Rolls-Royce working on methanol-fueled high speed marine engine

Written by Nick Blenkey
Partners in methanol fueled high speed engine prlect

L to R: Philipp Bobsin (Project Management Jülich), Mathias Müller (Rolls-Royce Power Systems), Dr. Michael Willmann (Woodward L’Orange), Dr. Ing. Christian Reiser (WTZ) and Dr. Daniel Chatterjee (Rolls-Royce Power Systems).

Could a methanol-fueled MTU high speed marine engine be not too far away? Following up on ambitions announced at last year’s SMM event, Rolls-Royce Power Systems and two partner companies have been working since the beginning of the year on a project that will see it develop an engine concept based on the MTU Series 4000 that will be designed for low-emission, CO2-neutral and economical operation of ships using methanol as a fuel.

Rolls-Royce, fuel injection specialist Woodward L’Orange and non-profit research institution WTZ Roßlau are partnered in a new joint project called “MeOHmare,” which is receiving EUR 8 million in funding from the German Federal Ministry of Economics and Climate Protection. The goal is to develop a concept for a high-speed internal combustion engine for ships that can run on green methanol in a CO2-neutral manner by the end of 2025.

Methanol, as a new fuel for shipping, requires significant changes to the engine concept.

“The focus of development activities is on redesigning the combustion process with fuel system, turbocharging and engine control as well as all fuel-interacting engine subsystems,” says Mathias Müller, project manager at Rolls-Royce Power Systems and MeOHmare’s project coordinator.

Woodward L’Orange, the Stuttgart-based manufacturer of injection systems for large engines, will completely redevelop the high-performance injection systems in the project.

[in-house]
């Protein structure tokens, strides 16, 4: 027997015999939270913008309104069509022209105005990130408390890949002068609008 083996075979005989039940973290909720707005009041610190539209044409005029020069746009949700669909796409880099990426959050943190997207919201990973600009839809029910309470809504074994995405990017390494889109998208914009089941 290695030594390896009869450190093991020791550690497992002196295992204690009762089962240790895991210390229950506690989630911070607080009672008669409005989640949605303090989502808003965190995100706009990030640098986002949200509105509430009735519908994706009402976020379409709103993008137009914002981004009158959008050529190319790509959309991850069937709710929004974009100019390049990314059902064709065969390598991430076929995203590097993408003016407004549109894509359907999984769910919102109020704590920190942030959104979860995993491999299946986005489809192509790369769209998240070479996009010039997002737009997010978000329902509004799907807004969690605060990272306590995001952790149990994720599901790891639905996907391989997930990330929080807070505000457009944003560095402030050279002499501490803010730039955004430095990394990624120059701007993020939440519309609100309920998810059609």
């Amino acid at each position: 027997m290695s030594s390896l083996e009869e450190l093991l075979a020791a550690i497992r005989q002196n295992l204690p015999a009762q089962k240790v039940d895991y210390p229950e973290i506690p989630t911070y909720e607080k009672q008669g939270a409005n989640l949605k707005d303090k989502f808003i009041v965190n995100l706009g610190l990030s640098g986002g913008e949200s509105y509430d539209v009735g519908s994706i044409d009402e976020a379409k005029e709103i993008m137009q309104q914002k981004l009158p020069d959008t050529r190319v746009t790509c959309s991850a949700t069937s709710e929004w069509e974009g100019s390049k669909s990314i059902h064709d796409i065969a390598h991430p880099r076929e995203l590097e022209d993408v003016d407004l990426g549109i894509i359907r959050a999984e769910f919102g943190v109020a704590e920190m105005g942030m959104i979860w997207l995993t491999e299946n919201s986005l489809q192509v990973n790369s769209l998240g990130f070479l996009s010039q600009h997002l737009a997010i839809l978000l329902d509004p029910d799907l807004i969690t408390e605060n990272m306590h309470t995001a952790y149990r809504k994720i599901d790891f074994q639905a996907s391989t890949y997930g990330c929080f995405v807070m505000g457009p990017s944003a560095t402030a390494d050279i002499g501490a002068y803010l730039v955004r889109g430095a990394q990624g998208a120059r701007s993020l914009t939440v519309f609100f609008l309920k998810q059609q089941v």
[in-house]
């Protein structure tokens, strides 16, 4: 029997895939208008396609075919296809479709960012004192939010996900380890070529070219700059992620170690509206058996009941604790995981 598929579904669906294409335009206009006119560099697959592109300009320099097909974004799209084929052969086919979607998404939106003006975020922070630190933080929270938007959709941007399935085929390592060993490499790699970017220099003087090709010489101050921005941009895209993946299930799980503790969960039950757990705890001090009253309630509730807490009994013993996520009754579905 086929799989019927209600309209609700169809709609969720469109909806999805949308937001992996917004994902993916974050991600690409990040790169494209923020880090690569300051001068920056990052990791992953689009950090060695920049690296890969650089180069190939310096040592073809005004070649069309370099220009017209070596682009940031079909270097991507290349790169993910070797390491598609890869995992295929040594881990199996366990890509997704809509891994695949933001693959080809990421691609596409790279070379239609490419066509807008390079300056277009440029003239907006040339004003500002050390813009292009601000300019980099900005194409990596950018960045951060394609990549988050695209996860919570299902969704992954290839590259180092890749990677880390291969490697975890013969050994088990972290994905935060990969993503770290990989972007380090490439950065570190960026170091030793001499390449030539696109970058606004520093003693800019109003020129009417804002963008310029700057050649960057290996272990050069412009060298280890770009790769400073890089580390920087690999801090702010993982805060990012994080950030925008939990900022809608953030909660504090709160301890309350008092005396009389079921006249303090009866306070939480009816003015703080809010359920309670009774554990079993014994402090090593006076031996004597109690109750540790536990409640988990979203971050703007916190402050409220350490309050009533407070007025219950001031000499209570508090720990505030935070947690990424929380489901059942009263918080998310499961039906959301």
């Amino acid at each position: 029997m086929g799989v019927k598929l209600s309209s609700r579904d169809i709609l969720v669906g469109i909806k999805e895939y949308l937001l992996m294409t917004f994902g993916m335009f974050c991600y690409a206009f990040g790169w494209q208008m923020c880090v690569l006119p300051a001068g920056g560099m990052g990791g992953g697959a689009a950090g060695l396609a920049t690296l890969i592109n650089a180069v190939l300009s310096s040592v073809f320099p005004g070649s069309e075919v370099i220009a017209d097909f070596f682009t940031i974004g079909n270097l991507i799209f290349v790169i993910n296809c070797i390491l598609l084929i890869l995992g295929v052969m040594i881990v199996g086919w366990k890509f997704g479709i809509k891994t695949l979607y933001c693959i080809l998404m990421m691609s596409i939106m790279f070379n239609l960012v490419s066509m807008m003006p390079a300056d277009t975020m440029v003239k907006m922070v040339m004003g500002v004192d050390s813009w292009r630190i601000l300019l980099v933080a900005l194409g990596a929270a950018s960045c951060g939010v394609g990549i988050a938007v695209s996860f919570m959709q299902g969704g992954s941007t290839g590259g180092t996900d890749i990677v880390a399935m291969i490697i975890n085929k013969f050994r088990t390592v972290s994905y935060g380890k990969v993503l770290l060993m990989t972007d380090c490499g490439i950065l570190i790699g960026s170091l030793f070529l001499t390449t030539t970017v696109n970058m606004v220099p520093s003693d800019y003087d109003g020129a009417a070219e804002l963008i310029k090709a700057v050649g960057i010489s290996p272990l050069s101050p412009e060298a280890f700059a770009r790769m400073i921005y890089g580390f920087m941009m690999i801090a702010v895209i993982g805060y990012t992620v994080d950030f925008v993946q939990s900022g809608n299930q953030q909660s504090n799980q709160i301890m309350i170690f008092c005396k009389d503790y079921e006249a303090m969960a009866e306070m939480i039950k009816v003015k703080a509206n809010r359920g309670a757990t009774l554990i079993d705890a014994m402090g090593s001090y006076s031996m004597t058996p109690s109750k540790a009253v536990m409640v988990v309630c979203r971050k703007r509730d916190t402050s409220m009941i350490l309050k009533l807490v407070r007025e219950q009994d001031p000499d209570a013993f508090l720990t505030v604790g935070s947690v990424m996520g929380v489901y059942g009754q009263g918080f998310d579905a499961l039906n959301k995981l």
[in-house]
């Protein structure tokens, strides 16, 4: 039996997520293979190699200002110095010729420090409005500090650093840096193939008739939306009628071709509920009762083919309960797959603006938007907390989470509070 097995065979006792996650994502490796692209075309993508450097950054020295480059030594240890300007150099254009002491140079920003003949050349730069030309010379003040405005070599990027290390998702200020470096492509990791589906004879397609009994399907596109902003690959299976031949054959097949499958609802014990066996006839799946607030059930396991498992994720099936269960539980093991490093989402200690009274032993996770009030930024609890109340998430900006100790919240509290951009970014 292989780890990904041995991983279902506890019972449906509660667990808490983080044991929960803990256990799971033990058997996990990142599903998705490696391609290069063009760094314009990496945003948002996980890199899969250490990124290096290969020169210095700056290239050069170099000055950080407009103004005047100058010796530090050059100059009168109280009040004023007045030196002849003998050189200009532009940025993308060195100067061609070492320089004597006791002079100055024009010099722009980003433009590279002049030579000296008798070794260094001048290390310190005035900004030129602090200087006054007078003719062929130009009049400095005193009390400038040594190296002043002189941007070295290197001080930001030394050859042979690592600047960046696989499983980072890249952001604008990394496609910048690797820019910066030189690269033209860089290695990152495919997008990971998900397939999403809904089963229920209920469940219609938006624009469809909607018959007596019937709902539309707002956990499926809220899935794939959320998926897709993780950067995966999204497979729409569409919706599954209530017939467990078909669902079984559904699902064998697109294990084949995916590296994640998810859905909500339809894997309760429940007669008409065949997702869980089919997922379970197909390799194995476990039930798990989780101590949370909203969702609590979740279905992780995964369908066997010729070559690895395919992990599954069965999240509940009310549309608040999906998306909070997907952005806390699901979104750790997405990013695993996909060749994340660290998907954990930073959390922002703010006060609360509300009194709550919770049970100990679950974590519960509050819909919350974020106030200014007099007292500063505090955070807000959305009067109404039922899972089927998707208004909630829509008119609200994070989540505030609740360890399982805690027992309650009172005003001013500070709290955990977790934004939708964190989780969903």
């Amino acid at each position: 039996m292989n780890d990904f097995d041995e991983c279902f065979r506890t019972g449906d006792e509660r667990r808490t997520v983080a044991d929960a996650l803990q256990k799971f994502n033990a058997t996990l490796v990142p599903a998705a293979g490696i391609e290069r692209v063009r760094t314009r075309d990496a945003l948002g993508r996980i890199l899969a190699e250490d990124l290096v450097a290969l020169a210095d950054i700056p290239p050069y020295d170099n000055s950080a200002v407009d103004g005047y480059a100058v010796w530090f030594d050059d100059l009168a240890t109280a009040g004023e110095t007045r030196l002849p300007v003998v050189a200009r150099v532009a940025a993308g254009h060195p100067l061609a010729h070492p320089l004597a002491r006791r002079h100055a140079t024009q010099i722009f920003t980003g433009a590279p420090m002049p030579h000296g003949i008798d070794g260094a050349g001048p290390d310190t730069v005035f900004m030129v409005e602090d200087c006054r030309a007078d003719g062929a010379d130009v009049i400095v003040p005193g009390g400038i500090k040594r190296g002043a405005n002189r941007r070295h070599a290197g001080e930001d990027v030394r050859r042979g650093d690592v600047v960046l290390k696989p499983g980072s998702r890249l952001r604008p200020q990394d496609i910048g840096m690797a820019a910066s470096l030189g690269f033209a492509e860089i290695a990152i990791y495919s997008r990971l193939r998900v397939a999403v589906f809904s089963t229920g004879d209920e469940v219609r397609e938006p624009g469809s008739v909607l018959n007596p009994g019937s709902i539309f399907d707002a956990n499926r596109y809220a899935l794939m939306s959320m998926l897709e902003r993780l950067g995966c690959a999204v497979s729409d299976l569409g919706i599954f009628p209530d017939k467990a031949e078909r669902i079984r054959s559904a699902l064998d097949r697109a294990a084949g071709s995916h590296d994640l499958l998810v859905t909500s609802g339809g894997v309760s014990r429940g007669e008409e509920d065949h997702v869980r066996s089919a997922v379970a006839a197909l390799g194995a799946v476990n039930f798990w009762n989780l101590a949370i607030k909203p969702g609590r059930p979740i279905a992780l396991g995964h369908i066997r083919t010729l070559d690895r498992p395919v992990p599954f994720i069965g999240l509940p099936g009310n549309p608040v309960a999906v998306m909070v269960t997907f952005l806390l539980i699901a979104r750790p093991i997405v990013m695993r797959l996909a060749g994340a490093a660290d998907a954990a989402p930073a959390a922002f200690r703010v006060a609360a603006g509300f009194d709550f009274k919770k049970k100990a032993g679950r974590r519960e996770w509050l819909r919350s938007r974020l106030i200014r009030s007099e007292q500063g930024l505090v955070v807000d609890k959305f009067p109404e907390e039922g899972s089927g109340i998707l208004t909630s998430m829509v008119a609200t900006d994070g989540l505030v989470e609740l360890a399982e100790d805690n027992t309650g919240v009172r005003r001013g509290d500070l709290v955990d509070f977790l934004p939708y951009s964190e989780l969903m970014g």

“So far, there are no production-ready injection systems for high-speed methanol marine engines,” says Dr. Michael Willmann, director of technology at Woodward L’Orange. “Methanol is a challenging fuel due to its properties. That’s why new materials and injector concepts have to be introduced.”

WTZ Roßlau will be responsible for setting up a methanol endurance test rig, testing injection components and developing a methanol feed pump as part of the alliance.

“With this project,” says Dr.-Ing. Christian Reiser, CEO at WTZ Roßlau, “We are laying the foundation for the establishment of a test center for the validation of injection systems with alternative fuels.”

Rolls-Royce’s business unit Power Systems will develop an engine concept based on the mtu Series 4000 that will be designed for low-emission, CO2-neutral and economical operation of ships with methanol. Climate and environmental friendliness as well as the highest possible power density of the propulsion system are the particular focus of the development.

“We are grateful for the funding and are convinced that with this experienced alliance of engine manufacturer, injection system supplier and research institute, we will successfully get the methanol engine on the water,” says Dr Daniel Chatterjee, responsible for technology strategy and sustainability at alliance coordinator Rolls-Royce Power Systems

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